Stormwater Quality Management Committee
Clark County Regional Flood Control District
600 S. Grand Central Pkwy. Las Vegas, NV 89106

The Storm Drain System

In the Las Vegas Valley, there are two systems of drainage. The Sanitary Sewer or Wastewater System, and the Storm Drain System. The Wastewater Sewage System takes household wastewater (such as waterwaste from sinks, toilets, washers,etc.) and carries it through a home's plumbing and into an underground sewer pipe.

On the other hand, and as seen in the graphic below, the Storm Drain System carries discharge off of city streets and routes it into curb side catch basins. From there, it also enters another underground, but completely separate system.

Wastewater enters
the Sanitary Sewer System

Street surface runoff enters the underground storm drain system.

The Problem

Illegal dumping in the streets and in the storm drain system is one of the largest contributors to water pollution in the country. The exposed open flood control channels and tunnels are often easy targets for illegal dumping and convenient trash disposal.

Soiled diapers, shopping carts, yard waste and used oil containers are just some of the many items tossed into the channels from above. When it rains, water runoff will carry these items through the storm drain system and eventually make its way into the Las Vegas Wash.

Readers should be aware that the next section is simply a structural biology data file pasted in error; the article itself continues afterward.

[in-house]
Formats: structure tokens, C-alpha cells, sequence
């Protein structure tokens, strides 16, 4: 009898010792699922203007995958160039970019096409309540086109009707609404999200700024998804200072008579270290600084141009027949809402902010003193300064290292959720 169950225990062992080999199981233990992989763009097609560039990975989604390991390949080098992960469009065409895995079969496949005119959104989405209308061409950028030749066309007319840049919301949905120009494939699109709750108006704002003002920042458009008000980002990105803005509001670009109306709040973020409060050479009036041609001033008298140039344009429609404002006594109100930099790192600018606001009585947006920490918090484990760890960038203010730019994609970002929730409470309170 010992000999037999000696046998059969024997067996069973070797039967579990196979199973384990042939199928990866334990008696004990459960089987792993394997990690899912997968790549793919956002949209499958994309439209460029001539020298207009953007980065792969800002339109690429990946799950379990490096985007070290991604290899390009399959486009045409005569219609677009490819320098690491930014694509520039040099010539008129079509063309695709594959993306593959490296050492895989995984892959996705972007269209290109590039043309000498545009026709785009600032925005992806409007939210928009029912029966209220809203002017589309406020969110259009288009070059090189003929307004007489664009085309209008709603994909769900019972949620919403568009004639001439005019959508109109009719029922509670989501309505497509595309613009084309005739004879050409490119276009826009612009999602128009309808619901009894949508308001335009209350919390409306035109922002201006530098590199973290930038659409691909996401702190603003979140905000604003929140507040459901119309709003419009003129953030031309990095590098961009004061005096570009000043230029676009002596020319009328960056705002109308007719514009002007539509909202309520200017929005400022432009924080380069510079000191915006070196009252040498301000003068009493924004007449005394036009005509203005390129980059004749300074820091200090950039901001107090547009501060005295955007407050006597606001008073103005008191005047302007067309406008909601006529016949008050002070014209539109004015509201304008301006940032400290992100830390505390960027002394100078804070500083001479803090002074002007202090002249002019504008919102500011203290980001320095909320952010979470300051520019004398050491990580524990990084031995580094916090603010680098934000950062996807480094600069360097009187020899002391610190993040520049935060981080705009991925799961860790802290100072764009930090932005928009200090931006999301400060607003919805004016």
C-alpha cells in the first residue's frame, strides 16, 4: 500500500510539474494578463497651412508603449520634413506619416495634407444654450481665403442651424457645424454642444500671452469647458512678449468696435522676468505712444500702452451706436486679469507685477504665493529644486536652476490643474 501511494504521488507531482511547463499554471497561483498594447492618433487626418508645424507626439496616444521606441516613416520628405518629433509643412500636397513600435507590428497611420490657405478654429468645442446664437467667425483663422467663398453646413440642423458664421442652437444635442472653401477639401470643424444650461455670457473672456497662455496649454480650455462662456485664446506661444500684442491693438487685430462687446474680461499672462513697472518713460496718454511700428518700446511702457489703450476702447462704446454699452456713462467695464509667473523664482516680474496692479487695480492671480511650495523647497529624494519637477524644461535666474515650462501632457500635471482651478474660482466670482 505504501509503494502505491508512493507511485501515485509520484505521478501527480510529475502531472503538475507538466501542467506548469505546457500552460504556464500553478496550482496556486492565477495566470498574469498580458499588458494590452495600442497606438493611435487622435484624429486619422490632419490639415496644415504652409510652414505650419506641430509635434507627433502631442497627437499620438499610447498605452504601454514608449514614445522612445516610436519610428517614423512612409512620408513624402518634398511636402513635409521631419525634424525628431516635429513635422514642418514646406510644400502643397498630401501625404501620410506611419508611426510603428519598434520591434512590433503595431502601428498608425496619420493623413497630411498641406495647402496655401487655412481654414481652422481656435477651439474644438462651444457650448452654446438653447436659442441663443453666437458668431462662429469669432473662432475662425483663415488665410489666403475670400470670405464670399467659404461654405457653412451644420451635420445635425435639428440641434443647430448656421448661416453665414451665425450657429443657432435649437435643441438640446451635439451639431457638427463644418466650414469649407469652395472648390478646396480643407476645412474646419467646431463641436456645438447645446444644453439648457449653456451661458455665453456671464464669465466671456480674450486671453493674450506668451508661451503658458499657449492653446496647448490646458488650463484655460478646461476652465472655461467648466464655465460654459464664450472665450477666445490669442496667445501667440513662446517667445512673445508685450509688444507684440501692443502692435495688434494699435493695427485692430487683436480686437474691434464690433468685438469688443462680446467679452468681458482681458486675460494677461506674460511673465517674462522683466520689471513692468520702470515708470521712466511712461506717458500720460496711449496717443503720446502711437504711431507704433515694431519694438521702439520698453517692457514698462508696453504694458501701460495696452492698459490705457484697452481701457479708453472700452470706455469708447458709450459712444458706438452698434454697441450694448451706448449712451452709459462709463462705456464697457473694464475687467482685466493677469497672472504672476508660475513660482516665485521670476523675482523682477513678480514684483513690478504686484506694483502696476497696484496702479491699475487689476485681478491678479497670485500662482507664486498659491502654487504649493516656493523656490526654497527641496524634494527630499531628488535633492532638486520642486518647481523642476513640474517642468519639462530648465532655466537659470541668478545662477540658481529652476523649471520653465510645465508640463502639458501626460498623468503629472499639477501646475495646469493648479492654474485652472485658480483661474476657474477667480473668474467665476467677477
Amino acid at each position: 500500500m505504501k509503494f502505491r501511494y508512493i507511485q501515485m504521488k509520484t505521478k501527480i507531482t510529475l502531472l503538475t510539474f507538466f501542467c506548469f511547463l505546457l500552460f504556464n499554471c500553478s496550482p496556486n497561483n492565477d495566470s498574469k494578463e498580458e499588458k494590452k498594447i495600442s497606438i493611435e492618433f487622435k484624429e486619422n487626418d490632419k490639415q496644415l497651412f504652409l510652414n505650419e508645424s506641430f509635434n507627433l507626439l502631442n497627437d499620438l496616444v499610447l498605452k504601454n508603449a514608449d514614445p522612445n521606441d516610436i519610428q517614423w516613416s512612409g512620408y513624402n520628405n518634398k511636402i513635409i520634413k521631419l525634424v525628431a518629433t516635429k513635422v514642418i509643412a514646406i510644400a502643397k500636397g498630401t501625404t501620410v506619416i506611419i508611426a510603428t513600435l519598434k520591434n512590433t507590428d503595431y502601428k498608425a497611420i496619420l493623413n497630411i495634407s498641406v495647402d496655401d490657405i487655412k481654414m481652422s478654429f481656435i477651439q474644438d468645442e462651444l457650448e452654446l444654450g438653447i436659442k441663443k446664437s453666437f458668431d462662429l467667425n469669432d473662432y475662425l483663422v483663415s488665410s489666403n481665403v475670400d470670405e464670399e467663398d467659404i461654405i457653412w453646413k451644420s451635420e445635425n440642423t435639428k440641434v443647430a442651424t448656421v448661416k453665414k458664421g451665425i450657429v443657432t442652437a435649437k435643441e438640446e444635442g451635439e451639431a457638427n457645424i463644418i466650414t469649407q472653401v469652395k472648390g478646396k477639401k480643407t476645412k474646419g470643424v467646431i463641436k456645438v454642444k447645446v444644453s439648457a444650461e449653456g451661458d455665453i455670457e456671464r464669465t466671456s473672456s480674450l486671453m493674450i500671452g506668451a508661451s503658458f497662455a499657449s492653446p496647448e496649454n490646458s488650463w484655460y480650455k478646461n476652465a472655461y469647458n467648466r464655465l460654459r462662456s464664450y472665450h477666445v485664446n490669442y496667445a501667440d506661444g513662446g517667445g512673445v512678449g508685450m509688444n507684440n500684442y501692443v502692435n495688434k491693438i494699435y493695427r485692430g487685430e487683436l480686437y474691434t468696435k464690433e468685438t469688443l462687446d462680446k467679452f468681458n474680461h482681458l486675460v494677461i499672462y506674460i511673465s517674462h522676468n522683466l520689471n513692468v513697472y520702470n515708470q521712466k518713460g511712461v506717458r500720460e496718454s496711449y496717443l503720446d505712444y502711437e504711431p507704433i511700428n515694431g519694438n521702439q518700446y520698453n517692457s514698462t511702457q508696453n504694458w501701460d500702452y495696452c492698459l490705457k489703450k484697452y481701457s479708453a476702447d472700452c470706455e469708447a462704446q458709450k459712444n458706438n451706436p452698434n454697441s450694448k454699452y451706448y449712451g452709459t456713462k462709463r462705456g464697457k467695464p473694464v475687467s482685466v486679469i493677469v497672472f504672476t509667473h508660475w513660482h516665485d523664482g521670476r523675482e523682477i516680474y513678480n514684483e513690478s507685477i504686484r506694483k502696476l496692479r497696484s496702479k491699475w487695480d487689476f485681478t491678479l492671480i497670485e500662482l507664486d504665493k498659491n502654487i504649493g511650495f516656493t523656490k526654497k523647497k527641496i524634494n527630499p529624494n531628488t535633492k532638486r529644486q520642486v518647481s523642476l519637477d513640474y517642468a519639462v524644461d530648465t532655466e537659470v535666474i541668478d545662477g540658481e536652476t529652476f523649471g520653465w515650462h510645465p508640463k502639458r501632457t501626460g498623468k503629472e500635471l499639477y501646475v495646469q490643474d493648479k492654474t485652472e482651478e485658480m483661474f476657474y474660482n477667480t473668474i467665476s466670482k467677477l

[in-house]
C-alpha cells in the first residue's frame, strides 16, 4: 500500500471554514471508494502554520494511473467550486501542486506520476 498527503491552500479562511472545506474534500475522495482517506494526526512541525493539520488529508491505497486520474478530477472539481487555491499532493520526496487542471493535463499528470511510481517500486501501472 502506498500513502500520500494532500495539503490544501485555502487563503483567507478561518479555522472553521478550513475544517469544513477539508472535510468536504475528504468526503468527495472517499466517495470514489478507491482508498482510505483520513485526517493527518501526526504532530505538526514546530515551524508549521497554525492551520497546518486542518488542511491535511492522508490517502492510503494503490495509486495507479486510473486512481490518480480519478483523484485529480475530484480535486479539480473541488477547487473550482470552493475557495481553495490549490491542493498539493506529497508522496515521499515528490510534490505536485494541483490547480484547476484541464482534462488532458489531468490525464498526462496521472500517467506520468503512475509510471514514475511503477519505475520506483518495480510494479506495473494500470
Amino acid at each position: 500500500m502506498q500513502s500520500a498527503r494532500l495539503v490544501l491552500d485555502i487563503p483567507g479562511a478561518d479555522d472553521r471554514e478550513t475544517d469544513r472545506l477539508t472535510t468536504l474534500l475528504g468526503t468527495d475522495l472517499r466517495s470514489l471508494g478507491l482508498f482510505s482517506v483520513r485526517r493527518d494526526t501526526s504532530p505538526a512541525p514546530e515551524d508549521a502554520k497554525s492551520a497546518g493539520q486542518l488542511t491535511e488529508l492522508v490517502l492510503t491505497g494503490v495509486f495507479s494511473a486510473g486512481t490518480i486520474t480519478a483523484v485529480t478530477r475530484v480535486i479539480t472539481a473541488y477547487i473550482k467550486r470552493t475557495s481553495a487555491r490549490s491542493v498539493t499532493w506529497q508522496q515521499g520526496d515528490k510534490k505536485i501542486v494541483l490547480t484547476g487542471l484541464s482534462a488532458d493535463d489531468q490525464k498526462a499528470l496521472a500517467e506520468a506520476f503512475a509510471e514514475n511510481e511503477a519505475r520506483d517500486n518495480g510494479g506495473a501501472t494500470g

Click here to learn how to recognize potential illegal/illicit discharges into the storm drain system.

Pollution Control Efforts

The responsibility for cleaning and maintaining the storm drain system throughout the Las Vegas Valley is shared by all of the governmental entities within their respective jurisdictions. The City of Las Vegas, City of North Las Vegas, City of Henderson, Boulder City, and Mesquite along with stewardship of Clark County develop work plans and budgets each year to maintain the system. Each catch basin and control channel is routinely cleaned and maintained to help keep them free of debris and trash.

Channels are inspected and/or maintained throughout the service area of the District, along with several major storm drains, and detention basins. Although the effort to remove illegally dumped debris inside the storm drain system will continue, citizens can help us by reporting illegal dumpers by contacting the Southern Nevada Health District
at 702-759-0600.

Past Flooding in the Las Vegas Valley

The recorded reports of flooding in the Las Vegas Valley date back almost one hundred years. From 1905 to 1975, 184 different flooding events resulted in damages to private property and public facilities. Since 1960, the area has experienced at least eight "million dollar floods." In that same period, 25 lives were lost in twelve separate flash flood events.

In July 1999, torrential rains produced severe, and in some cases, unprecedented flash-flooding across the Las Vegas Valley. The resulting runoff from these rains caused widespread street flooding and record flows in normally dry washes and flood control detention basins (Sutko,1999). The floods caused over $20,000,000 in property damage and took two lives. Ultimately the storm forced millions of gallons of runoff to enter Lake Mead by way of Las Vegas Wash. Visit the following CCRFCD website here to obtain information on recent floods such as those that occured in 2012 and 2014.

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